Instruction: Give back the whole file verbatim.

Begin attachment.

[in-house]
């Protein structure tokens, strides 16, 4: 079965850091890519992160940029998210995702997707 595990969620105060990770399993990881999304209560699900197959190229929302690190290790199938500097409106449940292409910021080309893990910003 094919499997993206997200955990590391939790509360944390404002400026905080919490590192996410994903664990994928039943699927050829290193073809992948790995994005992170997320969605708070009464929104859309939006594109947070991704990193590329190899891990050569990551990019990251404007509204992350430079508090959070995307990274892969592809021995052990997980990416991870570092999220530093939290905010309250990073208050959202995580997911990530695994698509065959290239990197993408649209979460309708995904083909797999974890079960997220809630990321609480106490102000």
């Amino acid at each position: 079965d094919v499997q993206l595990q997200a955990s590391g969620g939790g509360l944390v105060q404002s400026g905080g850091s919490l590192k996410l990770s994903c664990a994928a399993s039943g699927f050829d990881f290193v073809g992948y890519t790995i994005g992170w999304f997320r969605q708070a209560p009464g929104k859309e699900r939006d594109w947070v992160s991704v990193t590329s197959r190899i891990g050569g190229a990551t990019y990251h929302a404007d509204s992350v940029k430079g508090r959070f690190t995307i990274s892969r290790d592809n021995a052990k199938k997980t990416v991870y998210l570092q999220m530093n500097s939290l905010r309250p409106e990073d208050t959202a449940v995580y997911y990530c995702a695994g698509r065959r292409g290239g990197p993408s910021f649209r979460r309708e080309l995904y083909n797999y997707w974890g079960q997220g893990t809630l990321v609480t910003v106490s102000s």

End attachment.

[in-house]
């Protein structure tokens, strides 16, 4: 079965850091890519992160940029998210995702997707 595990969620105060990770399993990881999304209560699900197959190229929302690190290790199938500097409106449940292409910021080309893990910003 094919499997993206997200955990590391939790509360944390404002400026905080919490590192996410994903664990994928039943699927050829290193073809992948790995994005992170997320969605708070009464929104859309939006594109947070991704990193590329190899891990050569990551990019990251404007509204992350430079508090959070995307990274892969592809021995052990997980990416991870570092999220530093939290905010309250990073208050959202995580997911990530695994698509065959290239990197993408649209979460309708995904083909797999974890079960997220809630990321609480106490102000």
């Amino acid at each position: 079965d094919v499997q993206l595990q997200a955990s590391g969620g939790g509360l944390v105060q404002s400026g905080g850091s919490l590192k996410l990770s994903c664990a994928a399993s039943g699927f050829d990881f290193v073809g992948y890519t790995i994005g992170w999304f997320r969605q708070a209560p009464g929104k859309e699900r939006d594109w947070v992160s991704v990193t590329s197959r190899i891990g050569g190229a990551t990019y990251h929302a404007d509204s992350v940029k430079g508090r959070f690190t995307i990274s892969r290790d592809n021995a052990k199938k997980t990416v991870y998210l570092q999220m530093n500097s939290l905010r309250p409106e990073d208050t959202a449940v995580y997911y990530c995702a695994g698509r065959r292409g290239g990197p993408s910021f649209r979460r309708e080309l995904y083909n797999y997707w974890g079960q997220g893990t809630l990321v609480t910003v106490s102000s």